Recent high school graduates say a federally funded OHSU study violated privacy

Statesman Journal

July 11, 2002


Two recent graduates of Dallas High School have filed a lawsuit against 14 Oregon school districts and Oregon Health & Science University.

Beth Wade and Amy Cordy said they felt violated for having to take drug tests as part of a federally funded OHSU study.

They are seeking $9 million in the class action suit that was filed June 28 in U.S. District Court in Portland.

In addition to being named as a defendant in the suit, OHSU is under a federal investigation into its drug study procedures.

In the lawsuit, Wade told lawyers she was forced to participate in the federally funded program as a condition of playing soccer.

She declined to comment Wednesday but told the Polk County Itemizer-Observer in an interview that she opposed the drug testing program.

"It violates my rights as a student athlete," she said.

Attorney Alan Milstein, one of the lawyers representing the plaintiffs, said the lawsuit does not negate the June 27 U.S. Supreme Court ruling that mandatory drug testing in schools is OK if a policy is in place.

"This case involves whether or not you can compel a student to take part in a human experiment," Milstein said Wednesday from his Pennsauken, N.J., office.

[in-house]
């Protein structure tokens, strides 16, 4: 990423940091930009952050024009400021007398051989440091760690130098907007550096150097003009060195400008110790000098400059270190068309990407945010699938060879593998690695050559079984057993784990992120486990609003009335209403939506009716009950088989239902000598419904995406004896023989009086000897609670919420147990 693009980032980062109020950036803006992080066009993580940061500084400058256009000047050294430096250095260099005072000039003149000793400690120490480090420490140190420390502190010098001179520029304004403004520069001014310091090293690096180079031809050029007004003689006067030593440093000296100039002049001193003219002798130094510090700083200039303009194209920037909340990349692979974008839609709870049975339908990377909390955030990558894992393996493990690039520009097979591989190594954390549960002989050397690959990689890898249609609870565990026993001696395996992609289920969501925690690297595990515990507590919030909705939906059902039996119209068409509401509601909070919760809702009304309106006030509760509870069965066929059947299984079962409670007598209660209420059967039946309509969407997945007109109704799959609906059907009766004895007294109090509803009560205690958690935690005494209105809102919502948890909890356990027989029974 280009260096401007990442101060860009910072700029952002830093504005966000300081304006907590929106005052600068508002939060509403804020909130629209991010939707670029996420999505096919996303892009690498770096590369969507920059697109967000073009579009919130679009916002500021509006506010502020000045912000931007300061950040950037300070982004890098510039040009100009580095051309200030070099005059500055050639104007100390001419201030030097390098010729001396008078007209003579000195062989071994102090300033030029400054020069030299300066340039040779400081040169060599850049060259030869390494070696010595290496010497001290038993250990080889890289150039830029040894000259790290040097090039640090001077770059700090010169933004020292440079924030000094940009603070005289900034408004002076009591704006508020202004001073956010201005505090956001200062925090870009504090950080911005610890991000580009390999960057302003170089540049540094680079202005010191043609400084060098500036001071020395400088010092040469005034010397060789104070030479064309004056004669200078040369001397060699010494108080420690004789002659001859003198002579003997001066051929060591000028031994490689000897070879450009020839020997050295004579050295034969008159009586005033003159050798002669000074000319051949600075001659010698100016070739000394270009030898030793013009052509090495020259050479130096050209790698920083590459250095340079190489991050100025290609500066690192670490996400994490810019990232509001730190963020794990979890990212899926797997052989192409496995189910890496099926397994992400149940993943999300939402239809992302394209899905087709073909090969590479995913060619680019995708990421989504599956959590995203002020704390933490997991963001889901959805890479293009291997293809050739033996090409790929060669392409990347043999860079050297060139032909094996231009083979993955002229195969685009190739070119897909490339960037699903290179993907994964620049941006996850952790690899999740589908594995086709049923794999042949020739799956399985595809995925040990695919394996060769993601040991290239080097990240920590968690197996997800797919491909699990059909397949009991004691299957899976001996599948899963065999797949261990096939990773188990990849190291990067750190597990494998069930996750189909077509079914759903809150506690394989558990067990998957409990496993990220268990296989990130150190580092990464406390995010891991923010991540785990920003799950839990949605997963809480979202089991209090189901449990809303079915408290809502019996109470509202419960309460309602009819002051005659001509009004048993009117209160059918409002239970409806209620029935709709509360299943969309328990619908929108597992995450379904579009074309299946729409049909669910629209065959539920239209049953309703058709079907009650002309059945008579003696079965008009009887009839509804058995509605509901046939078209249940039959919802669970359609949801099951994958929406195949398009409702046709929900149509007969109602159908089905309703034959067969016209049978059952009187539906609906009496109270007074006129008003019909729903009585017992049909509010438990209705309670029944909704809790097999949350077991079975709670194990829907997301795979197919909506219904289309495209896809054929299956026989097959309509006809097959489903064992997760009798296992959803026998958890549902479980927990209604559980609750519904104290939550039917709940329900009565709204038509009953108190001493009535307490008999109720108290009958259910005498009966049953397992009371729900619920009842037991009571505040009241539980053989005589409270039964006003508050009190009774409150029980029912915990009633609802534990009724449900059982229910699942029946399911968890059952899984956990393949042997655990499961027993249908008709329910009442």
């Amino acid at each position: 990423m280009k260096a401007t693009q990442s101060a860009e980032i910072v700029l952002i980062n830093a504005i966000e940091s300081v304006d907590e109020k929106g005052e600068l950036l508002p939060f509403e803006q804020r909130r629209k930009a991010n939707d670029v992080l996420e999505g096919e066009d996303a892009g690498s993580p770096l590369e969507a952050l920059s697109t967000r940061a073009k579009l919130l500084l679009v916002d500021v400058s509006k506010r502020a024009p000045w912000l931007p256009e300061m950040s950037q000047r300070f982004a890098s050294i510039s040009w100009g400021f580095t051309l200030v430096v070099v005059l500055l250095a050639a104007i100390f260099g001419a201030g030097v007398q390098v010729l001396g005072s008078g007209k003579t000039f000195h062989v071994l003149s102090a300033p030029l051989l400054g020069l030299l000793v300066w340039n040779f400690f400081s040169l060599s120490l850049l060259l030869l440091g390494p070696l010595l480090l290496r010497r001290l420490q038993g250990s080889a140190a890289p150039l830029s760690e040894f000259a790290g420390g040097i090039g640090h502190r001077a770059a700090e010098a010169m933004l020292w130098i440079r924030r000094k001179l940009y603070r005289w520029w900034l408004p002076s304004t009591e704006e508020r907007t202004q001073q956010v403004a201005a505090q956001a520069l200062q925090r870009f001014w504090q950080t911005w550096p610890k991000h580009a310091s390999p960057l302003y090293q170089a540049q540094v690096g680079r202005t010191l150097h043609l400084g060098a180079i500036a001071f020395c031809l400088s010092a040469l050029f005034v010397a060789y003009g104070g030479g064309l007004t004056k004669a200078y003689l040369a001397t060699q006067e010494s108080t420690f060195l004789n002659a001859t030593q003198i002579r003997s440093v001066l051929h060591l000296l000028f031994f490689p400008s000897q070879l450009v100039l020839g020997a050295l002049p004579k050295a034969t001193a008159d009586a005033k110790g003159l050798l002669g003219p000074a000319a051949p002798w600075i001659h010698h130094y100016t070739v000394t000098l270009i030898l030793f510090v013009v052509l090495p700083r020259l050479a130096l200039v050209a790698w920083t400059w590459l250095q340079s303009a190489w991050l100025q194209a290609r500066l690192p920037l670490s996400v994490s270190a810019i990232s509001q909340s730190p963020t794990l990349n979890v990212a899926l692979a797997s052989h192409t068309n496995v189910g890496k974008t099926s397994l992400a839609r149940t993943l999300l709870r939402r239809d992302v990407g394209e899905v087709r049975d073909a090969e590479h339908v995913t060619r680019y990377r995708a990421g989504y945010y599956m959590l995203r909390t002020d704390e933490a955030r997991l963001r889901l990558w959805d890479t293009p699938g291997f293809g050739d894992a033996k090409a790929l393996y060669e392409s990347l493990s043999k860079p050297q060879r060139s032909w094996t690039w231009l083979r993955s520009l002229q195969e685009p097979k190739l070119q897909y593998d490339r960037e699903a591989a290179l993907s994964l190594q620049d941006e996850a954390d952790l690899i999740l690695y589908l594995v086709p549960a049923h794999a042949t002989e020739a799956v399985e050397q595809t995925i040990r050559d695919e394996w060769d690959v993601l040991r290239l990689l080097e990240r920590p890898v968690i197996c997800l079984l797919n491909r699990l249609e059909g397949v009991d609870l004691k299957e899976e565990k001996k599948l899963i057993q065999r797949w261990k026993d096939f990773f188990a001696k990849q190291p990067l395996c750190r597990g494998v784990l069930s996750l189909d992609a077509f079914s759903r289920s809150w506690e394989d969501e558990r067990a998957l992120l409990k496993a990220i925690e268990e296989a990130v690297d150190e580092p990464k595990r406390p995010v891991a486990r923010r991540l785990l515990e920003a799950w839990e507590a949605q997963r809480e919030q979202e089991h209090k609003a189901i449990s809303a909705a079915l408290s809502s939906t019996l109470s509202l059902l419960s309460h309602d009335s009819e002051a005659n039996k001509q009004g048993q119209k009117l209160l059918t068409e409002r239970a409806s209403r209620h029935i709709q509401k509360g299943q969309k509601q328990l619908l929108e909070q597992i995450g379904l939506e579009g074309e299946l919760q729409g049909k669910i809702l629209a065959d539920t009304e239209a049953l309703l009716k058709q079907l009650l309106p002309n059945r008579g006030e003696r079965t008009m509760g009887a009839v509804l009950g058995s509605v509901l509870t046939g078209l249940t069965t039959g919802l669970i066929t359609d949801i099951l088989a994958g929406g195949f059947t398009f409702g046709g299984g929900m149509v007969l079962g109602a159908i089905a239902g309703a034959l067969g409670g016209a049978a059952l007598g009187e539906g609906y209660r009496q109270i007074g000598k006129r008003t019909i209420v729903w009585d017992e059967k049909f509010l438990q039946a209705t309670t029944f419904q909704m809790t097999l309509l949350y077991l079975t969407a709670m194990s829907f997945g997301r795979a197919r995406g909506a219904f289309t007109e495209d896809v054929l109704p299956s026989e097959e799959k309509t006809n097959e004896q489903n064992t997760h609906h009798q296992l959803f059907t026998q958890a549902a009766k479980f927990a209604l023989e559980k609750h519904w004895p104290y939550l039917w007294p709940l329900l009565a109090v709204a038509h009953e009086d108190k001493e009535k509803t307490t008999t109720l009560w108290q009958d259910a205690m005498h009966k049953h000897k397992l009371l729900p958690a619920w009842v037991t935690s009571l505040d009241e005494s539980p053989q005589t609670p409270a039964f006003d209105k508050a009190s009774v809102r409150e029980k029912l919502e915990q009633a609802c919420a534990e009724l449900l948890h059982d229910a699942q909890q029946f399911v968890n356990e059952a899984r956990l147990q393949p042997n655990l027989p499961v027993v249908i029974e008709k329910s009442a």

"The students were compelled to be human guinea pigs without their voluntary consent."

Martin Munguia, an OHSU spokesman, said the districts chosen for the drug testing portion of its study were schools that already had drug-testing policies in place.

He said the study was to determine whether students in athletics would be less likely to use drugs if they knew there was a possibility of being tested.

Two of the districts cited in the lawsuit, Silver Falls and Dallas, play different roles in the study.

Silver Falls Superintendent Craig Roessler said Silverton High School is part of the control group.

Control group members were not asked to take drug tests. Instead, they filled out anonymous questionnaires about drug testing, Munguia said.

Roessler said Silverton High School does not have a drug-testing policy.

"I would suspect eventually we will be dropped from the lawsuit because our students weren't drug tested," he said.

Dallas Superintendent Dave Novotney was not available for comment Wednesday, but a copy of the school's drug testing policy indicated it was adopted Sept. 16, 2000.

OHSU's research project, Student Athletic Testing Using Random Notification, started that year. The project is under federal investigation.

The Office for Human Research Protections, a federal agency under the U.S. Department of Health and Human Services, is investigating the drug-testing study.

Spokeswoman Pat El-Hinnawy declined to say when the investigation began and did not know when it would be concluded.

Although she could not say specifically why OHSU's study was being investigated, she commented on its general procedure.

"In general, it's usually when there is someone who brings it to the attention of our office that there might be issues of irregularity," El-Hinnawy said.

If wrongdoing is found, El-Hinnawy said, there is a range of actions that can be taken.

In most cases, the institution conducting the study accepts the findings and works to correct the problems. In the most extreme cases, when an institution declines to accept the findings and correct the problems, all federally funded research projects at the institution are stopped until the problems are corrected.